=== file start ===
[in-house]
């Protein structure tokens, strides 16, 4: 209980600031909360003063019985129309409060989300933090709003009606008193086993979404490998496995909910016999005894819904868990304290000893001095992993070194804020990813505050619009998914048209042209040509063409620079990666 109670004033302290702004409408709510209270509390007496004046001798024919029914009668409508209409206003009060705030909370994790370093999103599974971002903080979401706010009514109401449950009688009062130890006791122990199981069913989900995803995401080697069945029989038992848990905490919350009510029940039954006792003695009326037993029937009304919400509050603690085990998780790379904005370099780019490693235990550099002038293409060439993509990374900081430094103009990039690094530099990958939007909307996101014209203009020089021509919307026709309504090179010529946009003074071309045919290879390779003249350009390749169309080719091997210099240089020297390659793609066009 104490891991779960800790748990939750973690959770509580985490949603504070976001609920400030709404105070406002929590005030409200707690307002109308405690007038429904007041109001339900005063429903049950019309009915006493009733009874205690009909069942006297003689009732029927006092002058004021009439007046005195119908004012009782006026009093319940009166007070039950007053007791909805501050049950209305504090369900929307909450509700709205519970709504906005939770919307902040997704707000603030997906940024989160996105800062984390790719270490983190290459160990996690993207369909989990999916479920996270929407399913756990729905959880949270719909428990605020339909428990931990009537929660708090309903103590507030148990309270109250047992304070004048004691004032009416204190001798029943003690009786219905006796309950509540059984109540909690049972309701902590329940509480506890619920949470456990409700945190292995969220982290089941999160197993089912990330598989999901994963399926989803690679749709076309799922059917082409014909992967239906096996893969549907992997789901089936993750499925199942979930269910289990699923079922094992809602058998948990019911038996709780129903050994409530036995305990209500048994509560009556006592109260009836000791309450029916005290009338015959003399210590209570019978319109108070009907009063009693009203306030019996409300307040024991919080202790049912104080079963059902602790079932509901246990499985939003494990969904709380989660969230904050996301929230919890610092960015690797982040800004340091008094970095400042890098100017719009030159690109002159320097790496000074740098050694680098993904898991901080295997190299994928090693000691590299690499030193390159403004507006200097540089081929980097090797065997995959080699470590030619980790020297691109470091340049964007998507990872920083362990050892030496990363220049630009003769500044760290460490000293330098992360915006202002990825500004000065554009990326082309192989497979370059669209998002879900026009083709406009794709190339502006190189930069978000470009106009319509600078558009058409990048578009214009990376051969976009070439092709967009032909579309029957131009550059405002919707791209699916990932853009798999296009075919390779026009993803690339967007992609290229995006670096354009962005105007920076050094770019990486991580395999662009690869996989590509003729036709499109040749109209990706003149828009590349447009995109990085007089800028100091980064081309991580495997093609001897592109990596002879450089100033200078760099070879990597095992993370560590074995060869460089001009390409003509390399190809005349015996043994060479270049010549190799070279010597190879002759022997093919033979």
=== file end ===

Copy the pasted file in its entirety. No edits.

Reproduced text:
[in-house]
């Protein structure tokens, strides 16, 4: 209980600031909360003063019985129309409060989300933090709003009606008193086993979404490998496995909910016999005894819904868990304290000893001095992993070194804020990813505050619009998914048209042209040509063409620079990666 109670004033302290702004409408709510209270509390007496004046001798024919029914009668409508209409206003009060705030909370994790370093999103599974971002903080979401706010009514109401449950009688009062130890006791122990199981069913989900995803995401080697069945029989038992848990905490919350009510029940039954006792003695009326037993029937009304919400509050603690085990998780790379904005370099780019490693235990550099002038293409060439993509990374900081430094103009990039690094530099990958939007909307996101014209203009020089021509919307026709309504090179010529946009003074071309045919290879390779003249350009390749169309080719091997210099240089020297390659793609066009 104490891991779960800790748990939750973690959770509580985490949603504070976001609920400030709404105070406002929590005030409200707690307002109308405690007038429904007041109001339900005063429903049950019309009915006493009733009874205690009909069942006297003689009732029927006092002058004021009439007046005195119908004012009782006026009093319940009166007070039950007053007791909805501050049950209305504090369900929307909450509700709205519970709504906005939770919307902040997704707000603030997906940024989160996105800062984390790719270490983190290459160990996690993207369909989990999916479920996270929407399913756990729905959880949270719909428990605020339909428990931990009537929660708090309903103590507030148990309270109250047992304070004048004691004032009416204190001798029943003690009786219905006796309950509540059984109540909690049972309701902590329940509480506890619920949470456990409700945190292995969220982290089941999160197993089912990330598989999901994963399926989803690679749709076309799922059917082409014909992967239906096996893969549907992997789901089936993750499925199942979930269910289990699923079922094992809602058998948990019911038996709780129903050994409530036995305990209500048994509560009556006592109260009836000791309450029916005290009338015959003399210590209570019978319109108070009907009063009693009203306030019996409300307040024991919080202790049912104080079963059902602790079932509901246990499985939003494990969904709380989660969230904050996301929230919890610092960015690797982040800004340091008094970095400042890098100017719009030159690109002159320097790496000074740098050694680098993904898991901080295997190299994928090693000691590299690499030193390159403004507006200097540089081929980097090797065997995959080699470590030619980790020297691109470091340049964007998507990872920083362990050892030496990363220049630009003769500044760290460490000293330098992360915006202002990825500004000065554009990326082309192989497979370059669209998002879900026009083709406009794709190339502006190189930069978000470009106009319509600078558009058409990048578009214009990376051969976009070439092709967009032909579309029957131009550059405002919707791209699916990932853009798999296009075919390779026009993803690339967007992609290229995006670096354009962005105007920076050094770019990486991580395999662009690869996989590509003729036709499109040749109209990706003149828009590349447009995109990085007089800028100091980064081309991580495997093609001897592109990596002879450089100033200078760099070879990597095992993370560590074995060869460089001009390409003509390399190809005349015996043994060479270049010549190799070279010597190879002759022997093919033979």